As car dealerships in England are re-opening, new research suggests customers are happy to visit in person as long as safety measures have been put in place.
The research also found there has been a marked increase in people willing to buy a car online this year.
Harrogate-based JudgeService Research, which provides a reviews and ratings service for the automotive industry, surveyed people who bought a car in May last year or the year before.
JudgeService’s managing director Neil Addley said: “This survey shows that the interest is there from people still wanting to service and change their car as they have always done.
“As dealerships begin to re-open, the focus has to be on reassuring customers that safety is a priority. It’s also imperative that companies react to the rise in demand for online sales and service bookings.”
The company specialises in analysing feedback from car buyers and wanted to find out more about how people felt about returning to dealerships as Covid-19 restrictions are eased.
They found that people’s propensity to change their car was not significantly affected by the coronavirus crisis. Nearly a fifth (19.08 per cent) of those surveyed said they would have changed their car within the next 12 months under normal circumstances. When considering whether they would change their car in the current situation, this figure dropped only slightly to 16.82 per cent.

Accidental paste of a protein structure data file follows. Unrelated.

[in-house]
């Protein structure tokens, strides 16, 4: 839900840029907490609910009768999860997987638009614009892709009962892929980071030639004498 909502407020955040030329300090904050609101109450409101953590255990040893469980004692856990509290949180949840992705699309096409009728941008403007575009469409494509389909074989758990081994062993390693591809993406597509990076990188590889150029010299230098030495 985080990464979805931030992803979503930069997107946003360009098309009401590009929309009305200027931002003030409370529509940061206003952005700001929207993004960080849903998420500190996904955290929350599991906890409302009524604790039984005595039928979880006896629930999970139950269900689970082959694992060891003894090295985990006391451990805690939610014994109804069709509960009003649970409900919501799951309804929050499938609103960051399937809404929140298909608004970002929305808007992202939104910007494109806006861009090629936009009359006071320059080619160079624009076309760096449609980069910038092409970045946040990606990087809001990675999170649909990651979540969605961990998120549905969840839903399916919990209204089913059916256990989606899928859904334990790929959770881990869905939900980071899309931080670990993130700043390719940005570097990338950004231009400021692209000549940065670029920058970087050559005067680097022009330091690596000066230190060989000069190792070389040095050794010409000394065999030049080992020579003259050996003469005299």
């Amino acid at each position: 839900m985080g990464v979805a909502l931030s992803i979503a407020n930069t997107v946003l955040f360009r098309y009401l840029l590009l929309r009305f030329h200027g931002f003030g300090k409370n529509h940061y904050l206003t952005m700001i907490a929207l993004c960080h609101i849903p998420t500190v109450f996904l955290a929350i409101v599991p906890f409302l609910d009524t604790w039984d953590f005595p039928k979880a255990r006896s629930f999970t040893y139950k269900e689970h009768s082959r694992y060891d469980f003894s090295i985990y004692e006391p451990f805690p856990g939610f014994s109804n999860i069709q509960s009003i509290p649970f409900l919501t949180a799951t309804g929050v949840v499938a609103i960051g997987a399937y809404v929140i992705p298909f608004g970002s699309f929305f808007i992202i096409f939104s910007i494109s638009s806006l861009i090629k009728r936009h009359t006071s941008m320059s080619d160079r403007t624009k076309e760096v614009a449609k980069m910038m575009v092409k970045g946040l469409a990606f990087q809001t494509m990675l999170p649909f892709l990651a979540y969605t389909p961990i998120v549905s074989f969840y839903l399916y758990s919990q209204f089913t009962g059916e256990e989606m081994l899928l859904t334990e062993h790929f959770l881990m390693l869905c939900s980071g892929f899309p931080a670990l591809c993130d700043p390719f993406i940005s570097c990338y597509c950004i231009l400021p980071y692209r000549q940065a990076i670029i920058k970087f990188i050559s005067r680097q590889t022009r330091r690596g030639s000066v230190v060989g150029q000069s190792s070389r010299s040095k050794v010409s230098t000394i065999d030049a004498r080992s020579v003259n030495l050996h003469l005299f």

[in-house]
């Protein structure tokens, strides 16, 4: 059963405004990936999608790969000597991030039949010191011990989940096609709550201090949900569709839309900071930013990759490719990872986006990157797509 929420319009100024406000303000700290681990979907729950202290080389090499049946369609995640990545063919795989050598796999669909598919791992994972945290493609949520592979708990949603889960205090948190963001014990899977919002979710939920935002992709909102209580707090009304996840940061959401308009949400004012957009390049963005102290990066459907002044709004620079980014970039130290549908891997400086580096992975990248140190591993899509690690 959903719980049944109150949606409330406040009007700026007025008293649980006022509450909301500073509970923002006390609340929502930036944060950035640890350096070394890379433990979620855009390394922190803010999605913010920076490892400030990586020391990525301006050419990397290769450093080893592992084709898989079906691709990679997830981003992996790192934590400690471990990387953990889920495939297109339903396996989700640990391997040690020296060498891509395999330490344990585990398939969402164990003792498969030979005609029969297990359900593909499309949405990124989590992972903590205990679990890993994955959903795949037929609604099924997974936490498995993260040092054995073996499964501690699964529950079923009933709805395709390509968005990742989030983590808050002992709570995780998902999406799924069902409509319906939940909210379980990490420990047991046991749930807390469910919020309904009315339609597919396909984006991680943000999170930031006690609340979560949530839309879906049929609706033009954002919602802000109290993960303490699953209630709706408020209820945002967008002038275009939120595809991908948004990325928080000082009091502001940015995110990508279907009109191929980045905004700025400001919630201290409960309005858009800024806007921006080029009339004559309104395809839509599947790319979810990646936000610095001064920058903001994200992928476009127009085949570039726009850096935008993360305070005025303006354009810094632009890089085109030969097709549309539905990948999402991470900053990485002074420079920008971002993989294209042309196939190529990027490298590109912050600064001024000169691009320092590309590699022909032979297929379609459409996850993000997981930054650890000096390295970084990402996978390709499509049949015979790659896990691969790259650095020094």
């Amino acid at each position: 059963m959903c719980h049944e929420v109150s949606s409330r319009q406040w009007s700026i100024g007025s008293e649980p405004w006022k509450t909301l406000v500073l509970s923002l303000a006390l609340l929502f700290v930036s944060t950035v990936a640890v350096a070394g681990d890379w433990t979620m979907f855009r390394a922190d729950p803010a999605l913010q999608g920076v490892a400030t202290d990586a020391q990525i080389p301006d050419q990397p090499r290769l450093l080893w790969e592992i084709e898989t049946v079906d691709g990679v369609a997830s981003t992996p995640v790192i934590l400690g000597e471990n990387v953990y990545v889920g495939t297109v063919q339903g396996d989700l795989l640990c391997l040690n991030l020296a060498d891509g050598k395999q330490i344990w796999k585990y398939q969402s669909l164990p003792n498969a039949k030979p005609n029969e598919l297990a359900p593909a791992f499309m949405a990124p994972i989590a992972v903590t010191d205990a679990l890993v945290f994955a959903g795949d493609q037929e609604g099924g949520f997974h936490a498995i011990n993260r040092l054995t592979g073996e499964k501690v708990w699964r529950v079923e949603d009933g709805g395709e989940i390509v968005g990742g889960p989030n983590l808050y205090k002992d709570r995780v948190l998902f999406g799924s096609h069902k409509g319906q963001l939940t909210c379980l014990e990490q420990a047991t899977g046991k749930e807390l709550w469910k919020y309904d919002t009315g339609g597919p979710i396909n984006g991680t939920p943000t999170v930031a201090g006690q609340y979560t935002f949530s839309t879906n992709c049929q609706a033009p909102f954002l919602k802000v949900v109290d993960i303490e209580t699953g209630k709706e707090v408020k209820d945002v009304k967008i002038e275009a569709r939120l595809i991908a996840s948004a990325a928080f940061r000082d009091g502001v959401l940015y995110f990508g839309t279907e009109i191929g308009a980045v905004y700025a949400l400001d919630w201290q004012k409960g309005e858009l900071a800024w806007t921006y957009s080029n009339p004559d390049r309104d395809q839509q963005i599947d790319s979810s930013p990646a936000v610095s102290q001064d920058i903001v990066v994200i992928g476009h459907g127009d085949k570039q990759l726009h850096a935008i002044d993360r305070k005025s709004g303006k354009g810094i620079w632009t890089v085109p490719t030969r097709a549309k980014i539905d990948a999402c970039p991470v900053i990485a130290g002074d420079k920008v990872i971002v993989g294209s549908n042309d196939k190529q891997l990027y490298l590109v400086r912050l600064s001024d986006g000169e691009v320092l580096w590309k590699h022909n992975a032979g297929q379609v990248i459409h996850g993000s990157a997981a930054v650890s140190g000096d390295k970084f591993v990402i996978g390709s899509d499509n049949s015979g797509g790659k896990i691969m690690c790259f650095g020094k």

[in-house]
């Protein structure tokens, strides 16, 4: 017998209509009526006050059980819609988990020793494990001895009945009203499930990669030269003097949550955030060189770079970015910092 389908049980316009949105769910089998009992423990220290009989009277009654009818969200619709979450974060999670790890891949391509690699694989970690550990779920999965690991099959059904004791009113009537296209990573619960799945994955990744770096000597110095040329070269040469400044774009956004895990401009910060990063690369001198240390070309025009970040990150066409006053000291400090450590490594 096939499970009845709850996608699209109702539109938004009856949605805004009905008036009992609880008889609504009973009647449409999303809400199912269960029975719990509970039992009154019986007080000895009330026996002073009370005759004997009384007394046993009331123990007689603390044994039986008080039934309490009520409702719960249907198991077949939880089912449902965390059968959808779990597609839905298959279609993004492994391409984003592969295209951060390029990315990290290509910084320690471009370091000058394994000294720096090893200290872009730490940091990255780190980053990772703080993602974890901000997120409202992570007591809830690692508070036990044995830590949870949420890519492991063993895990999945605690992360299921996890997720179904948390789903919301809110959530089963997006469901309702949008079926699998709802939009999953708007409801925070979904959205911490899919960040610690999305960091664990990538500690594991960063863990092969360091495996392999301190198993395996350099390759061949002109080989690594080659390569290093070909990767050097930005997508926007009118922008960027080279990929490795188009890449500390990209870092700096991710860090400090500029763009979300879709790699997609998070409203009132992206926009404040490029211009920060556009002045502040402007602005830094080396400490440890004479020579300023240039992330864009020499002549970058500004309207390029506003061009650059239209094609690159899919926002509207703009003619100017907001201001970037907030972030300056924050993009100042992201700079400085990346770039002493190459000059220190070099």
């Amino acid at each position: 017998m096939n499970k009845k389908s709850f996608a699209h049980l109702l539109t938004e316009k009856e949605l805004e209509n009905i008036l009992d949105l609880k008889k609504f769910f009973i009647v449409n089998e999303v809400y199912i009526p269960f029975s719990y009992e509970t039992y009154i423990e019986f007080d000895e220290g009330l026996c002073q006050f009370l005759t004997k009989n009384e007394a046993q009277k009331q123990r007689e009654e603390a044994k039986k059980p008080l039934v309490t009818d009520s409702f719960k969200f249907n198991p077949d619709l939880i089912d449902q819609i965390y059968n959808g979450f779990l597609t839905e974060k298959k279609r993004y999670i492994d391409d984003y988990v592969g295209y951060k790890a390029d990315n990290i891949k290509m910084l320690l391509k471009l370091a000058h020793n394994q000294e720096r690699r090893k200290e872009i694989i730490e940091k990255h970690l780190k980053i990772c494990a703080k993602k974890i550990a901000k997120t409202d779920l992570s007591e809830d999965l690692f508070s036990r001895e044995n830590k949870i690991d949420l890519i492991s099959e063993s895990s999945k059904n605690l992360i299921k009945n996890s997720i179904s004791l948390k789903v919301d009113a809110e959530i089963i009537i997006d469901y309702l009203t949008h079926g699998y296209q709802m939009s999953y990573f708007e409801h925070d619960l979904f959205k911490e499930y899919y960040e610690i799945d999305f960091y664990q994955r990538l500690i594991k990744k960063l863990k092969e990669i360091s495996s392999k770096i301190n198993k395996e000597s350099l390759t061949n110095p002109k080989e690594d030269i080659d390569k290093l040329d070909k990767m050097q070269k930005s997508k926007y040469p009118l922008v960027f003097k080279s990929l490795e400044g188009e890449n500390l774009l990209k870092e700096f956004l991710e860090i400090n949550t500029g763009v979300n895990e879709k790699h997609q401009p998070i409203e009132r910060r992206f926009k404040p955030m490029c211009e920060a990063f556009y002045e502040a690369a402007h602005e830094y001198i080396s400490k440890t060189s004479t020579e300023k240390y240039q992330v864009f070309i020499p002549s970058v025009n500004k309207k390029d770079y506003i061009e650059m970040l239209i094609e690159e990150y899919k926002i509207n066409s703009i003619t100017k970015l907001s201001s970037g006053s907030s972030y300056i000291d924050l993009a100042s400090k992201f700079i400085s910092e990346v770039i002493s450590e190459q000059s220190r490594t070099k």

Around 20 per cent of respondents identified as being at high risk of getting ill from coronavirus, and they were understandably more reticent about visiting dealerships. However, nearly 22 per cent of them said they would be happy to do so in person as long as social distancing rules were observed, with this number rising to nearly 35 per cent among those who were not at risk.
Meanwhile, over 20 per cent of not-at-risk respondents said they would consider buying online, compared to just five per cent a year ago. Of those, 10.58 per cent would buy online with home delivery and a further 10.58 per cent would buy online with a socially-distanced click-and-collect option. And among those surveyed who were high risk, 17 per cent said they would buy online.
With the crisis putting on hold many non-urgent servicing appointments, the research also showed people were keen to have their car serviced in the near future, providing the process was safe. 28 per cent of customers not at risk and 21 per cent of those at high risk said they wanted to have their car serviced as soon as they can.
Among the not-at-risk group, 60 per cent said they would be happy to book a service online or over the phone and to collect or have delivery. Only 20 per cent wanted to wait to book a service until the pandemic is over, with this figure rising to 30 per cent among people who are high risk.
Neil added: “We expected there to be some changes in attitude this year because of the current situation, but some of the figures we found have surprised us. It will be interesting to see how those intentions translate to sales over the coming months.”